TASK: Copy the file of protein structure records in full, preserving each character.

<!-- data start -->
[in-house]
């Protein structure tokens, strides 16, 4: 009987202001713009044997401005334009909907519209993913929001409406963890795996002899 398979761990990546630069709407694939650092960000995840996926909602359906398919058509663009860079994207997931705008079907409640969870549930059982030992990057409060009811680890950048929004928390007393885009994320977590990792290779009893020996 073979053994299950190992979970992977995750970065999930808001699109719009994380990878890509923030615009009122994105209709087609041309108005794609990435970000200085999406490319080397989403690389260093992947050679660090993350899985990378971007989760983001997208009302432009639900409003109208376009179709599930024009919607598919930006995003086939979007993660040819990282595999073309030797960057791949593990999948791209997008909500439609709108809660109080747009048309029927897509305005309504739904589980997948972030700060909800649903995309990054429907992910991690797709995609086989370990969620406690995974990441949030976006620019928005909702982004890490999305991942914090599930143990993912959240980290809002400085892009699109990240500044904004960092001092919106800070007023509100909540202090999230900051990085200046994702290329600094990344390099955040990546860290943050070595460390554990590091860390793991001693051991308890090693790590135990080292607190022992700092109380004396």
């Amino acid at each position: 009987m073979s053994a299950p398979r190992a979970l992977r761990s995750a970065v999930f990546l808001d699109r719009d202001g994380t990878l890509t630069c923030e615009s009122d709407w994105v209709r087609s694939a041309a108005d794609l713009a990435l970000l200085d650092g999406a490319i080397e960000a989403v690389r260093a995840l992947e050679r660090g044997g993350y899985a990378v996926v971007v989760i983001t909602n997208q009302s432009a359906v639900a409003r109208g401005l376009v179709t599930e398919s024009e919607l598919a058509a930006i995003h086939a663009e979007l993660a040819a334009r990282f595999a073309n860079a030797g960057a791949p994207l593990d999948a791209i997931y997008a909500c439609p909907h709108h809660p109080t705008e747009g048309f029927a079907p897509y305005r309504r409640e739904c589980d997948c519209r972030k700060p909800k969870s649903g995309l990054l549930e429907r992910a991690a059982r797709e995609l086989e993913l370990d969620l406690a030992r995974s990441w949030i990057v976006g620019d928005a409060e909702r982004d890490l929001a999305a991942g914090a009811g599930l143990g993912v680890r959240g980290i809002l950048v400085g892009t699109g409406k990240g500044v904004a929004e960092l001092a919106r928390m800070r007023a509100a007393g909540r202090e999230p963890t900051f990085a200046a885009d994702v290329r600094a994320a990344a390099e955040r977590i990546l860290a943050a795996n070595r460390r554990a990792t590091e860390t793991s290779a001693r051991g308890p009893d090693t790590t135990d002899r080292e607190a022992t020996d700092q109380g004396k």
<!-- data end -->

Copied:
[in-house]
């Protein structure tokens, strides 16, 4: 009987202001713009044997401005334009909907519209993913929001409406963890795996002899 398979761990990546630069709407694939650092960000995840996926909602359906398919058509663009860079994207997931705008079907409640969870549930059982030992990057409060009811680890950048929004928390007393885009994320977590990792290779009893020996 073979053994299950190992979970992977995750970065999930808001699109719009994380990878890509923030615009009122994105209709087609041309108005794609990435970000200085999406490319080397989403690389260093992947050679660090993350899985990378971007989760983001997208009302432009639900409003109208376009179709599930024009919607598919930006995003086939979007993660040819990282595999073309030797960057791949593990999948791209997008909500439609709108809660109080747009048309029927897509305005309504739904589980997948972030700060909800649903995309990054429907992910991690797709995609086989370990969620406690995974990441949030976006620019928005909702982004890490999305991942914090599930143990993912959240980290809002400085892009699109990240500044904004960092001092919106800070007023509100909540202090999230900051990085200046994702290329600094990344390099955040990546860290943050070595460390554990590091860390793991001693051991308890090693790590135990080292607190022992700092109380004396």
């Amino acid at each position: 009987m073979s053994a299950p398979r190992a979970l992977r761990s995750a970065v999930f990546l808001d699109r719009d202001g994380t990878l890509t630069c923030e615009s009122d709407w994105v209709r087609s694939a041309a108005d794609l713009a990435l970000l200085d650092g999406a490319i080397e960000a989403v690389r260093a995840l992947e050679r660090g044997g993350y899985a990378v996926v971007v989760i983001t909602n997208q009302s432009a359906v639900a409003r109208g401005l376009v179709t599930e398919s024009e919607l598919a058509a930006i995003h086939a663009e979007l993660a040819a334009r990282f595999a073309n860079a030797g960057a791949p994207l593990d999948a791209i997931y997008a909500c439609p909907h709108h809660p109080t705008e747009g048309f029927a079907p897509y305005r309504r409640e739904c589980d997948c519209r972030k700060p909800k969870s649903g995309l990054l549930e429907r992910a991690a059982r797709e995609l086989e993913l370990d969620l406690a030992r995974s990441w949030i990057v976006g620019d928005a409060e909702r982004d890490l929001a999305a991942g914090a009811g599930l143990g993912v680890r959240g980290i809002l950048v400085g892009t699109g409406k990240g500044v904004a929004e960092l001092a919106r928390m800070r007023a509100a007393g909540r202090e999230p963890t900051f990085a200046a885009d994702v290329r600094a994320a990344a390099e955040r977590i990546l860290a943050a795996n070595r460390r554990a990792t590091e860390t793991s290779a001693r051991g308890p009893d090693t790590t135990d002899r080292e607190a022992t020996d700092q109380g004396k």